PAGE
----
pessimistic B1 value. The Weibull PDF
curve of the winning result is shown above in Figure 9 with the long tail
toward shorter times.
Return to the top of this problem.
Problem #3:—Stress Corrosion
Cracking (SCC) AgeToFailure For SU 304 Stainless Steel In HighTemperature
Water
Kowaka shows in Table 6.6 and Table 6.7
agetofailure data for 24 samples in hours as:
28,
29, 32, 37, 39, 40, 40, 40, 41, 49, 53, 53, 54, 63, 64, 70, 73, 75, 82, 91, 97,
105, 122, 143 hours.
The distribution curve fits are shown below with
the Gumbel upper distribution resulting in the best
fit:
Here is a comparison for this data set from Figure 1 using different
distribution for a curve fit:
(R^{2} – CCC^{2}) PVE%
Gumbel+ 0.064 89.43 ßThe
best fit and Kowaka’s choice
2P Lognormal 0.045 72.66
3P Weibull 0.0263 75.02
2P Weibull 0.145 6.05
3P Lognormal 0.0000 0.001
Gumbel 0.150 0.044
The winning Gumbel upper distribution plot is shown
in Figure 10.

Figure 10 shows that 1% of the agetofailure
will occur in less than 10.4 hours. The Gumbel upper distribution provides a less than desirable
fit in the lower time values which are the most troublesome data—we’ve got a good
curve fit in the upper reaches of the data but danger does not lie in
this zone. The Weibull plot magnifies
very clearly the lower reaches of the agetofailure.
Therefore consider the 2parameter Weibull
plot in Figure 11 which shows a concave downward shape to the data.

Chapter 3 of The New Weibull Handbook
describes four criteria that should always
be met before using a 3parameter Weibull:
1. Data on a
2parameter plot should show concavity curvature
(Visually we see concavity.)
2. We need a physical explanation of why
failures could not occur before
time t_{0}. (Can the metallurgist
explain physical reasons for this?)
3. Need at least 21 failures in the data set.
(We have 24 failures.)
4. The R^{2} or PVE should improve
significantly with the 3parameter
distribution. (We achieve an improve R^{2}
in Figure 12.)
Assuming the 4 criteria are met, we find a failure free zone. Figure 12 suggests not to
expect failures in less than 25.88 hours IF
a physical reason exists for the failure free interval (If this criteria is not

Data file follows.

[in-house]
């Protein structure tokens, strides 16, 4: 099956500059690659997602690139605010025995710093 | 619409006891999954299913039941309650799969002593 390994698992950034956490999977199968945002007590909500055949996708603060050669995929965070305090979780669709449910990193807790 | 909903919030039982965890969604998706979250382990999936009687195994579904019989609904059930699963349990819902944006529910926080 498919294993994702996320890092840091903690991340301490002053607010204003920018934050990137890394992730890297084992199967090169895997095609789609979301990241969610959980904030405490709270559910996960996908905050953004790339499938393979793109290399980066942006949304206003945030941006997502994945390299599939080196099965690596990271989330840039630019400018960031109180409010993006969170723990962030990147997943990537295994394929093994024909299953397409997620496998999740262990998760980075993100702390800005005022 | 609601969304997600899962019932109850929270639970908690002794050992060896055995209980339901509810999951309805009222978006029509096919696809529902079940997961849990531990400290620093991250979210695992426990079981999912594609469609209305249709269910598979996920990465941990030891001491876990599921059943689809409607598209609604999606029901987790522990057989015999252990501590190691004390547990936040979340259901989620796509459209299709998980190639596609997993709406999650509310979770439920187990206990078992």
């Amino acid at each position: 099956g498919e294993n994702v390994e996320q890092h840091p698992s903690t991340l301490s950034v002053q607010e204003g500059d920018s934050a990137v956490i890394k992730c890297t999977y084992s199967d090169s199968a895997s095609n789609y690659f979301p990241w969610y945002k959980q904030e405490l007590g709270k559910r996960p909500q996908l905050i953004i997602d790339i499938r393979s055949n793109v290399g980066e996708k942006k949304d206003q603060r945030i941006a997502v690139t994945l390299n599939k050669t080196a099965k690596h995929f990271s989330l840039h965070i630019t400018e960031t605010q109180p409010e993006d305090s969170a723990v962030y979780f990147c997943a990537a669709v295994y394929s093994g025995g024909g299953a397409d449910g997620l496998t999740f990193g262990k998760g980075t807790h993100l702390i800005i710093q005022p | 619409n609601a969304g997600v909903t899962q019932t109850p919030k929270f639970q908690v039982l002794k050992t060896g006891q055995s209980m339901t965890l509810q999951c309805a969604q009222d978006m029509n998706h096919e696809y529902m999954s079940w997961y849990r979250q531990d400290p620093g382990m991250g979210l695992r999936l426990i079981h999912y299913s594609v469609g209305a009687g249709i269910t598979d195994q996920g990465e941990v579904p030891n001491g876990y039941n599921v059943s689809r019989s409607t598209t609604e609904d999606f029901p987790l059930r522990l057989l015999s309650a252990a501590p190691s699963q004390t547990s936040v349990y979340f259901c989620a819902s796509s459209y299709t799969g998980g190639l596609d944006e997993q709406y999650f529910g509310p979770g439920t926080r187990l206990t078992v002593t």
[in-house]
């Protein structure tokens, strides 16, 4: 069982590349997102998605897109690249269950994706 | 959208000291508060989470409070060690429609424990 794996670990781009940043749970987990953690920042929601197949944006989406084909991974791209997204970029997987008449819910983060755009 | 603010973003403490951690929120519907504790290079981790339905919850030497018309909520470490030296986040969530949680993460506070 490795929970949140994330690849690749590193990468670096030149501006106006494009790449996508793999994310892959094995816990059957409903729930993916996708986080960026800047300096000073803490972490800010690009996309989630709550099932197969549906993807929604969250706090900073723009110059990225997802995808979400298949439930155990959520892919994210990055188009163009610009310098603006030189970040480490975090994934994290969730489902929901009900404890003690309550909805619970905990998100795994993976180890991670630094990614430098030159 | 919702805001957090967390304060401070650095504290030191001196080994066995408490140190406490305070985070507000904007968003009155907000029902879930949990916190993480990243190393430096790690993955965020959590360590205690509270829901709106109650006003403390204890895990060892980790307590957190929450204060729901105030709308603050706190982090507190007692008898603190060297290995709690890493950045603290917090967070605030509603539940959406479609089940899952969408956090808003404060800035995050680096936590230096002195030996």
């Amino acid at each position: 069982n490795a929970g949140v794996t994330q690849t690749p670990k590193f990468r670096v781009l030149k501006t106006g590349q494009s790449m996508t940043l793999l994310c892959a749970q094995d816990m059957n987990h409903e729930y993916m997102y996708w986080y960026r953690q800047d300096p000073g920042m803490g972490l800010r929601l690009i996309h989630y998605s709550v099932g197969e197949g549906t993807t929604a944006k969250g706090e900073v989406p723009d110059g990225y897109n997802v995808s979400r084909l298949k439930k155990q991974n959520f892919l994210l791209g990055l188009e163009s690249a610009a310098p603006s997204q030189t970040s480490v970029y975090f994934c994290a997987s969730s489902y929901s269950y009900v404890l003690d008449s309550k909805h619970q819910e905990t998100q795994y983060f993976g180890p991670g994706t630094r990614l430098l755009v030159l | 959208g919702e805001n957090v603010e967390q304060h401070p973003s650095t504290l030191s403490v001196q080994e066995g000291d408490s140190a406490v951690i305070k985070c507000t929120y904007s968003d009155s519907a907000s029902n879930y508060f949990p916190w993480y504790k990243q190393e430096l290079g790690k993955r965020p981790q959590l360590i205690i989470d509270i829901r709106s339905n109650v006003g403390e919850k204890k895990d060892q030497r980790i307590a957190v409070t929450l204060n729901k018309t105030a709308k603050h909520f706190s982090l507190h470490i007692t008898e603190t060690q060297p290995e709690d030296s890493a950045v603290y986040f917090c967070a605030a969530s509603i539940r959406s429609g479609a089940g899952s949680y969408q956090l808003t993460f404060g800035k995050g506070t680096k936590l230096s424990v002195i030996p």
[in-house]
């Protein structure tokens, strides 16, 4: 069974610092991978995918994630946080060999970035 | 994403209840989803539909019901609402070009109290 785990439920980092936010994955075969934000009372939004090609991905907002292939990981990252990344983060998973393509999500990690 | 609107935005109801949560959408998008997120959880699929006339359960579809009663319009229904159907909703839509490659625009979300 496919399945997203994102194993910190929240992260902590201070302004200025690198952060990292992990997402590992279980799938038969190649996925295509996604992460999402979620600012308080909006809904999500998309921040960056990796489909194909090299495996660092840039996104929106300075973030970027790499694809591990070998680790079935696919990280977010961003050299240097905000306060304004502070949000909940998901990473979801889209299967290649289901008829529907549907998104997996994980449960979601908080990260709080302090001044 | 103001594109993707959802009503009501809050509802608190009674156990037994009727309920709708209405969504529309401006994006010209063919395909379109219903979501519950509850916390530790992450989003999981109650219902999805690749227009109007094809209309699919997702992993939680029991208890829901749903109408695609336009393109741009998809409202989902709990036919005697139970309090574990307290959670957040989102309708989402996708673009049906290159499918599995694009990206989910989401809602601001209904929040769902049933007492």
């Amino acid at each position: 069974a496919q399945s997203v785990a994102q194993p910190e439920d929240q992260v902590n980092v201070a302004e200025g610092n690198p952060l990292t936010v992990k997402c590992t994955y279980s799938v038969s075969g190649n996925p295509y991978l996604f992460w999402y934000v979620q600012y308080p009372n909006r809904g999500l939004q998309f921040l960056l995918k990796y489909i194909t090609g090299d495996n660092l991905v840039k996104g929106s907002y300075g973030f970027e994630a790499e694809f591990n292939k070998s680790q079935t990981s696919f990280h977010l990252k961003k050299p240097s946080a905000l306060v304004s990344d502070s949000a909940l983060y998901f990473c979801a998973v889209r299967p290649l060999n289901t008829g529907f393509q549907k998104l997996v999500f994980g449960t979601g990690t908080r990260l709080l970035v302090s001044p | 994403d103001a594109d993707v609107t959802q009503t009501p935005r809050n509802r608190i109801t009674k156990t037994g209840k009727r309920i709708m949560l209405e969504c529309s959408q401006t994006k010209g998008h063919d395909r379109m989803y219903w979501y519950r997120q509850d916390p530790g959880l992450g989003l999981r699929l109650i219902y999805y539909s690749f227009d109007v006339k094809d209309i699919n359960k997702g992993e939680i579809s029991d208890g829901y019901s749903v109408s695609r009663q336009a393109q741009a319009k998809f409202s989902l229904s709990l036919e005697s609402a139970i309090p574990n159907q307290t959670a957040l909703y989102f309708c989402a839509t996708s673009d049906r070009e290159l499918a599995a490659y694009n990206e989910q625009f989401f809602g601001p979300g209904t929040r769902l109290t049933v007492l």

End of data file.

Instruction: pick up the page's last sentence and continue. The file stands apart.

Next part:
met, then the Gumbel upper distribution prevails).

Figure 12 with the 3parameter (IF a physical reason for the phenomena exists!) Weibull distribution says to expect no failures up to
time 25.88 hours and then 1% failures between 25.88 hours and 26.64 hours. The 3parameter (IF a
physical reason for the phenomena exists!) lognormal distribution in Figure 13
gives a more conservative estimate of the shorter t_{0} interval and
says to expect 1% failures between 16.03 and 24.01 hours—the lognormal curve
has an adequate but not remarkable curve fit.

Kowata’s Table 6.7 shows reliability values for various
failure times. Similar information is
shown in Figure 14 for the Gumbel upper distribution.
Return to the top of this problem.
Problem #4:—Pit Depth Measurements In
Tank Bottom
Pit depth measurements were taken for 20 sampling
areas. Each area was 300 mm * 300
mm. Samples were taken after 7 years of
service near the periphery of a circular tank bottom which had been
used to store heavy petroleum. The
maximum pit depth was recorded for each sample, however if the pit depth was
less than 0.5 mm, the record showed only <0.5 mm rather than the true value.
Kowaka’s Table 6.8 shows pit depth data for a
total of 20 samples:
11
samples < 0.5, 0.65, 0.71, 0.75, 0.84, 0.90, 1.07, 1.18, 1.25, and
1.82.
The data will be input into WinSMITH Weibull as a
frequency table using the attribute value 0.5*11 along with the remaining
variables data.
Convert the data set a Probit 2 data entry using the “Methods” icon which will fix the percentage values for the Yaxis. Finally the values of 0.5 will be deleted (as the other values on the Yaxis and Xaxis will not change on the Probit probability plot). The value of this method is the deletion will leave the remaining variables data at the correct Yaxis value on the probability plot as shown in Figure 15.

We have the inspection results for a sample
of 20 pieces. The maximum number of
pieces that could exist in the sample zone is 473. This means we have taken a 20/473 = 4.23% sample. Given this is a representative sample, what
is the maximum depth we should expect to see had we inspected all 473 possible
pieces?
The question of maximum pit depth based on a
limited sample is answered by the “Return Period” as defined by Gumbel (see E. J. Gumbel, Statistics of Extremes, Columbia
University Press, NY,1958, ISBN 0231021909, page
215).
The traditional return period, as a
CDF value, is (N1)/N. When N =473 the CDF is (4731)/473 =
99.7886%. Figure 15 we get a maximum expected pit depth if all 473
samples were inspected = 2.92 mm.
This is shown in Figure 15. Kowaka’s value was 2.66 mm.
He got a smaller value by using a minimum variance linear estimator
method to fit the trend line rather than using today’s best practice for small
sample sizes of rank regression line fitting calculations. [Note: a better position on the CDF would be
from using Bernard’s median rank for n=473 and i=473
to generate a CDF=99.85213% which
would produce a pit depth of 3.63 mm]
Is the Gumbel upper
distribution the best distribution fit for the pit sample data?
(R^{2} – CCC^{2}) PVE%
Weibull 0.029 55.76 ßThe
best fit distribution for (R^{2}CCC^{2})
Gumbel+
0.025 44.06 ßKowaka chose this distribution
Lognormal 0.021
64.90 ßThe best fit distribution for (PVE%)
Gumbel 0.026 2.09
The maximum pit depth for the top three methods at CDF=99.7886:
Lognormal 3.39 ßThe worst case
scenario
Gumbel+ 2.92
ßKowaka calculated 2.66 mm for this distribution
Weibull 2.67 ßThe winner based on (R^{2} – CCC^{2})
The worst case scenario for the lognormal pit depth is shown in Figure 16: